Broker keeps trucks of all kinds of records like who is publishing, who is subscribing, should it remember the session if the client goes out of network, etc. In this article, we shall build a sample application using MS Windows and the Beckhoff PLC devices.

Differences between MQTT and REST API

=> MQTT communication data is binary data / HTTP REST API transferred data is textual data.

=> MQTT is a lightweight messaging protocol over TCP/HTTP REST API is a client-server communication mechanism over a TCP connection



Figure 02: Differences between MQTT  and REST API (image collected)

Free broker:

=> Eclipse Mosquitto is an open-source (EPL/EDL licensed) message broker that implements the MQTT protocol versions 5.0, 3.1.1, and 3.1. Mosquitto is lightweight and is suitable for use on all devices from low-power single-board computers to full servers. The Mosquitto project also provides a C library for implementing MQTT clients, and the very popular mosquitto_pub and mosquitto_sub command line MQTT clients. It also provides a free testing platform for development, more can be found at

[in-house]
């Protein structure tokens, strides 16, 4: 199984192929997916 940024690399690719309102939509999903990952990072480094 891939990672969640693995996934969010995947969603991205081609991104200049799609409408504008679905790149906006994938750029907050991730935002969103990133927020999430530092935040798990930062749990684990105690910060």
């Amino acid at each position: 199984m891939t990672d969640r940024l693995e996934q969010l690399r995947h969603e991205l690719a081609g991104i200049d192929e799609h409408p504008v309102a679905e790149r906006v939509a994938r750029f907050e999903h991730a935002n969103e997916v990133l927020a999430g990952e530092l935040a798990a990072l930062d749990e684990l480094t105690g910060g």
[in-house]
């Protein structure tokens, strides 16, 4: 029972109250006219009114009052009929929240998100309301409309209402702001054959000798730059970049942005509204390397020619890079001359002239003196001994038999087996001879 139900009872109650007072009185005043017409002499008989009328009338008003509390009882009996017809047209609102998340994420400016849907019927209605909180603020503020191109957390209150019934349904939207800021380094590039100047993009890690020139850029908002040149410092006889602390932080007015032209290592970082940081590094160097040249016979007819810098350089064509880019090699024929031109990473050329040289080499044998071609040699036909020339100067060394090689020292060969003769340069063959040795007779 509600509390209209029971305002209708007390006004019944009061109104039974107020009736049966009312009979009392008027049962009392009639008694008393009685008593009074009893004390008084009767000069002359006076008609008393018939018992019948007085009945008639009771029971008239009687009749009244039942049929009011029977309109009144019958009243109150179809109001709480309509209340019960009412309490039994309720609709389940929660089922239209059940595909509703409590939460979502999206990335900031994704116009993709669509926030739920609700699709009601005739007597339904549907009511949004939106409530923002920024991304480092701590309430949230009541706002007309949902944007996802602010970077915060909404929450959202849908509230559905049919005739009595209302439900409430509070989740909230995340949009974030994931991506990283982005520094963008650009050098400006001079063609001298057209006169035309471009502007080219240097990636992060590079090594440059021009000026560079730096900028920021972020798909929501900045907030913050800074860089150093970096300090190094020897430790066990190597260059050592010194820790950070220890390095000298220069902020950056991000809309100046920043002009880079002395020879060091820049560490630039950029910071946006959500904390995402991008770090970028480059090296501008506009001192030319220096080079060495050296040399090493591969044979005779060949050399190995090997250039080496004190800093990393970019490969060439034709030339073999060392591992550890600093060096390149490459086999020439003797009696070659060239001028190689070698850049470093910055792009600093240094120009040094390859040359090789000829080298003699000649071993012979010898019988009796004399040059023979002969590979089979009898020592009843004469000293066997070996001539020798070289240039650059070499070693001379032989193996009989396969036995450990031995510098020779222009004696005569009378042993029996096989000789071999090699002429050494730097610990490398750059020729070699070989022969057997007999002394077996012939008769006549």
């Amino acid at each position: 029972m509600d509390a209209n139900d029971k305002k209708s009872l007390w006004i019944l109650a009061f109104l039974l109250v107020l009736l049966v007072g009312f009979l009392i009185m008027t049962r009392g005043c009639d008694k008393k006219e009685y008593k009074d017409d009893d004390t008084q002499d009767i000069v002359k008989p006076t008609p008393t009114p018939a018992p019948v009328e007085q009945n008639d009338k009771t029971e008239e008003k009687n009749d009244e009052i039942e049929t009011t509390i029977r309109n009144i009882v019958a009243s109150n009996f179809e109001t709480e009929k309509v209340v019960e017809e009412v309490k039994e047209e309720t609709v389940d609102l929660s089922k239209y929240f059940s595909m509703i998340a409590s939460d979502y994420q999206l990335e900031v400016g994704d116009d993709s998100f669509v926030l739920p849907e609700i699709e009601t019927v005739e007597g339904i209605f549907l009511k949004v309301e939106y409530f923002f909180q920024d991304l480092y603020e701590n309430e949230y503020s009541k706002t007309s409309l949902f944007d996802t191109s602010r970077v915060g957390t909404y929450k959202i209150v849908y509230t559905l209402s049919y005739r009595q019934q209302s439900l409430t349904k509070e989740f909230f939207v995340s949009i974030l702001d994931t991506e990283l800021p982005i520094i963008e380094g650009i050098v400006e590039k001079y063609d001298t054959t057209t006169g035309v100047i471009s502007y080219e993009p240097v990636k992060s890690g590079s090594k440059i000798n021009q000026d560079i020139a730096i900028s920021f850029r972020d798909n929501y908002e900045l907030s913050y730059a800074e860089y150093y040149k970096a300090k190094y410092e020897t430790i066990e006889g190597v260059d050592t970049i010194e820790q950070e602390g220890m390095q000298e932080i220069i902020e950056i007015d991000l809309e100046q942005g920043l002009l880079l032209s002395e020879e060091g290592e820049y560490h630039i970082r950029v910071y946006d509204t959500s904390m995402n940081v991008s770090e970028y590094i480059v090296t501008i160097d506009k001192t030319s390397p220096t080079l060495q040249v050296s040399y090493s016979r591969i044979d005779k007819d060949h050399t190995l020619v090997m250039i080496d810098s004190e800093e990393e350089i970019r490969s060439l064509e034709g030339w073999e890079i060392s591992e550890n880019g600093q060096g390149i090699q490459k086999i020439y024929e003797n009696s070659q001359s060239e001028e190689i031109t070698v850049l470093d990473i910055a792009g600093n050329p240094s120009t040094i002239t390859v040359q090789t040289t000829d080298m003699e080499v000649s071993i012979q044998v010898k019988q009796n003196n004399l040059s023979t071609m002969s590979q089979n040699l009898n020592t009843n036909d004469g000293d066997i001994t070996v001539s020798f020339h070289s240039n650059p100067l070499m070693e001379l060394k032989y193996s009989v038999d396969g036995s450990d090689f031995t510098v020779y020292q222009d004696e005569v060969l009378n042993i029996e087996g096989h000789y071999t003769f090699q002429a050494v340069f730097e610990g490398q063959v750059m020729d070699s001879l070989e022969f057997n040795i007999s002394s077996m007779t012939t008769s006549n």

The Mosquitto Project runs a test server at where you can test your clients in a variety of ways: plain MQTT, MQTT over TLS, MQTT over TLS (with client certificate), MQTT over WebSockets, and MQTT over WebSockets with TLS. 

=> You can download mosquitto-2.0.xx-install-windows-x64.exe (64-bit build, Windows Vista and up, built with Visual Studio Community 2019) from You can install it to your local computer and you can access the broker with an IP This software runs as a service on the local computer. The default port is 1883.